The Healthy Sail Panel, comprising prominent medical, hospitality and maritime experts assembled by the Royal Caribbean Group and Norwegian Cruise Line Holdings, released a 62-page report that they sent to the CDC today outlining recommendations for the safe resumption of cruising.
"For those who are anxious to get back to sailing, and there are millions who are, this is a very important milestone on that pathway," said the panel's co-chair, Michael Leavitt, a three-term governor of Utah and the secretary of the U.S. Department Health and Human Services for the George W. Bush administration.
The plan, which will be submitted to the CDC, includes many of the protocols already in practice in Europe.
There were few surprises, but collectively, the recommendations suggest that when cruising restarts, it will, for a period, offer a different passenger experience.
Among the recommendations are a requirement of a negative test for Covid-19 for guests and crew "between five days and 24-hours" prior to boarding, once-daily temperature checks, restrictions on shore excursions, CDC-guided requirements for face coverings, social distancing protocols, upgrading air management strategies, the augmentation of onboard medical facilities and setting aside cabins for isolation and quarantine.
The panel approached the challenges with the assumption that "risk
can never be fully eliminated, but with appropriate measures in place,
it can be substantially reduced, and many layers of risk reduction are
needed since each alone is insufficient."
Taking aggressive steps to minimize or prevent the virus from coming
aboard a ship "is the single most important step that can be taken to
reduce risk of an outbreak on board," the panel concluded.
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"Testing is a substantial part of this," Leavitt said, adding that as the technology around testing changes, so will the ways that cruise lines line utilize it.
Insight into how first sailings might look were in the details of the report. "Cruise operators should initially return to service with shorter length trips," it says and, elsewhere in the report, recommends that, in the initial stage, return to service "focus on cruises to cruise line owned-and-operated destinations or tightly controlled ports if their own private destinations are not a reasonable option."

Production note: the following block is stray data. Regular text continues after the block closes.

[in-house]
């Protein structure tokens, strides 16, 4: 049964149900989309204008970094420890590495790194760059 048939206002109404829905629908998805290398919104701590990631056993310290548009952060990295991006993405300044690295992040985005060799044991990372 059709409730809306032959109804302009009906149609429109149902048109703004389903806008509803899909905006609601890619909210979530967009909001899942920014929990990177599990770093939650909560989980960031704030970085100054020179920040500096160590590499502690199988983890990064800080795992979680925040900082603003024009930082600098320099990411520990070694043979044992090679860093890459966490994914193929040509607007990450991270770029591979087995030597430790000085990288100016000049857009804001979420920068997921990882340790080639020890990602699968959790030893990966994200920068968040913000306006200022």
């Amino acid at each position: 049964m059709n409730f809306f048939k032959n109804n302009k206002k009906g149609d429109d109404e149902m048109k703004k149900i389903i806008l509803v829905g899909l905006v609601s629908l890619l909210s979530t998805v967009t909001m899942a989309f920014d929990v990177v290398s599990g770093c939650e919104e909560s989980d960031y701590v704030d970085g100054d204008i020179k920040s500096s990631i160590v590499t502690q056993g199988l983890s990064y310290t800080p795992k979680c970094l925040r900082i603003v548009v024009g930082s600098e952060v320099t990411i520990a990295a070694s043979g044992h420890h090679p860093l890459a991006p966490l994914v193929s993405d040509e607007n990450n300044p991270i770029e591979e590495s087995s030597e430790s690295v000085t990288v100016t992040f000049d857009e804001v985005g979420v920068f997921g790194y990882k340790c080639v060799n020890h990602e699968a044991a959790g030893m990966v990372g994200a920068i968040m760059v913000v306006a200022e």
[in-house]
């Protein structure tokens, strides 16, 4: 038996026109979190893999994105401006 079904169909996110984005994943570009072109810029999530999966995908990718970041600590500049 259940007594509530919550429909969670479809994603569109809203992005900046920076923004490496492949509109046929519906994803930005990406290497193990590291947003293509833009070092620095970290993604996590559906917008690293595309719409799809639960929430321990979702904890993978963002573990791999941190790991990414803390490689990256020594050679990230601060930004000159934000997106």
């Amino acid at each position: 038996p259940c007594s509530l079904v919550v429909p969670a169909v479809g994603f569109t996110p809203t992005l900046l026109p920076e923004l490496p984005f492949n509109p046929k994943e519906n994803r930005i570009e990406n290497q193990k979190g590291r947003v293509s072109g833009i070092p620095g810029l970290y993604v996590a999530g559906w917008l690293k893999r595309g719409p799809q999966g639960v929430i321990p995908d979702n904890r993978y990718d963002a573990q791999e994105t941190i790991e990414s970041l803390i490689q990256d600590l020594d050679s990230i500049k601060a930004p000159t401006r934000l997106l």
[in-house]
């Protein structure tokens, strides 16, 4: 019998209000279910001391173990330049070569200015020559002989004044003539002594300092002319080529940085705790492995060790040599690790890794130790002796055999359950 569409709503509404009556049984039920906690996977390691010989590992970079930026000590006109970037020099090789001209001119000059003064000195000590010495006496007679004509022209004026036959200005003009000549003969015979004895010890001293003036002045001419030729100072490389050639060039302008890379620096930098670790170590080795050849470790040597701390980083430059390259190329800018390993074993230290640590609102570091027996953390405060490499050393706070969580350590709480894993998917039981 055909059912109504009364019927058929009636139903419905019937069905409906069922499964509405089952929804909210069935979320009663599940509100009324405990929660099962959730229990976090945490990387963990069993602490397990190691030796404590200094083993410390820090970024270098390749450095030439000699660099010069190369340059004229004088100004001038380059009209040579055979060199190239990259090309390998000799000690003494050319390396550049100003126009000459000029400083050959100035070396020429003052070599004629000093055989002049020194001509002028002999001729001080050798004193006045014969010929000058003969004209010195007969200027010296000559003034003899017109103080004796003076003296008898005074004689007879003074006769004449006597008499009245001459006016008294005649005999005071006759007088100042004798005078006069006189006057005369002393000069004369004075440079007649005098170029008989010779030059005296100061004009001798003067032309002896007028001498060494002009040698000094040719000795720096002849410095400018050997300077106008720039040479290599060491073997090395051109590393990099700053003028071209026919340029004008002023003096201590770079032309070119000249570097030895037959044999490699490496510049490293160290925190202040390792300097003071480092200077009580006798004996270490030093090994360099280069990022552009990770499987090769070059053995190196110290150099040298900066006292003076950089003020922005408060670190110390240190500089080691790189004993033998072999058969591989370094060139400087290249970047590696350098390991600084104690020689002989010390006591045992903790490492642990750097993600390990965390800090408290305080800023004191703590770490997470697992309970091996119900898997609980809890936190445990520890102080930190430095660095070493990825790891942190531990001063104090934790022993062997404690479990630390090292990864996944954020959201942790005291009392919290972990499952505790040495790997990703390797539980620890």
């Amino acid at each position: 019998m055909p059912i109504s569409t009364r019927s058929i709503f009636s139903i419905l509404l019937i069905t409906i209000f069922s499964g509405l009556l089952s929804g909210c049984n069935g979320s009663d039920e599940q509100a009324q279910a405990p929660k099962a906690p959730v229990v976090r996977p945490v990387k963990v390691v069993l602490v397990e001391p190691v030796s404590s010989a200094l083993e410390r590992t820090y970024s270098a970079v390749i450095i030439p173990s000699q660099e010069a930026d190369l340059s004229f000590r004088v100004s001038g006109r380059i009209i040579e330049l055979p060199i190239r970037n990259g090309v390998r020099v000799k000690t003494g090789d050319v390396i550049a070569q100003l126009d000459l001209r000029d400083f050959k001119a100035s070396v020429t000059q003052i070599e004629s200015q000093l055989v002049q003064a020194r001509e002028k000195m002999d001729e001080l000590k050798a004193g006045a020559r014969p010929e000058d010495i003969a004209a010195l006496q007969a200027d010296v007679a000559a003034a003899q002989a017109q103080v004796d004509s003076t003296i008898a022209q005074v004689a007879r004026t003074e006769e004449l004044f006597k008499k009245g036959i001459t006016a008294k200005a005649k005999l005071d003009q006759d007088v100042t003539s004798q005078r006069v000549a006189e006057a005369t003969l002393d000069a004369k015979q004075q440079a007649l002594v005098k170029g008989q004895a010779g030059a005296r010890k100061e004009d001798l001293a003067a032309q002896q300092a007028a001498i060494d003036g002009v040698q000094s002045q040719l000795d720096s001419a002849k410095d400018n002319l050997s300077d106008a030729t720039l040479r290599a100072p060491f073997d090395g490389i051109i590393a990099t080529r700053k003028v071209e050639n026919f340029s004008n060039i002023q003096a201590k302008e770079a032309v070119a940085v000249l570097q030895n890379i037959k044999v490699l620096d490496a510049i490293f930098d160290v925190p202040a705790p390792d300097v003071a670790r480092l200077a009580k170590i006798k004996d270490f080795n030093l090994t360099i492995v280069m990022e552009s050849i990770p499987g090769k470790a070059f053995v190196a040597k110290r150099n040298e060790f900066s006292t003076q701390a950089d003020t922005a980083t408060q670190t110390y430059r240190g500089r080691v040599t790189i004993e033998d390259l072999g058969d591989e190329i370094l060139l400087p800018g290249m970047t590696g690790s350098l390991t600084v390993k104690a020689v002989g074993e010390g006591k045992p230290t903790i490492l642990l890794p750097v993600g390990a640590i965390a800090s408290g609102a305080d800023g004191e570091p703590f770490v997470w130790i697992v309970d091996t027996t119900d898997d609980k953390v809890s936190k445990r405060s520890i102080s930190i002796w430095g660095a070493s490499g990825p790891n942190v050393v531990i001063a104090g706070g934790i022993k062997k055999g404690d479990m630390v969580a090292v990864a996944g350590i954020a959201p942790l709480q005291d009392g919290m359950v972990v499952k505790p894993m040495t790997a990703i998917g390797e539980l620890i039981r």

The goal, it states, is to "maintain a healthy 'bubble' within which cruises can operate."
The report suggests that health and safety, while primary, were also informed by impact on guest experience and operational practicality. "Recommendations were made wherever activities could be modified to improve safety without a major impact on the guest experience. In certain areas this was a particularly challenging task... we believe our recommendations strike the appropriate balance between safety and practicality."
Richard Fain, chairman of Royal Caribbean Group, said that he did not think onboard protocol compliance would be an issue.
"We have a guest conduct policy now, and I know that NCLH has the equivalent, and we're used to people agreeing to abide by those policies and dealing with variations when they occur," he said. "This will be something well-known in advance. That's part of a point [the panel] made: this is a controlled environment. This isn't like a store when someone opts in off the street and opts out again. It's a controlled environment with people who have signed on for a period of time. We don't really have huge problems with compliance, and I don't expect we will here, either."
The full report can be read here.
Many of the recommendations are already in place on cruise ships that have resumed service in Europe, specifically for MSC Cruises and Costa Cruises, which have both launched big ship cruising from Italy.
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Leavitt told Travel Weekly that the report submitted today contains recommendations but that the cruise lines will soon provide a plan to the authorities that will follow the guidelines "almost exactly in the form of commitments made to themselves, to passengers and to regulators."
Since mid-March, the cruise lines have been paused under a No Sail Order by the CDC that forbids operations from U.S. ports. The submission of recommendations for resumption of sailing is required by the CDC.
This report was updated to add comments from Healthy Sail Panel co-chair Michael Leavitt and Royal Caribbean Group chairman Richard Fain.
Johanna Jainchill contributed to this report.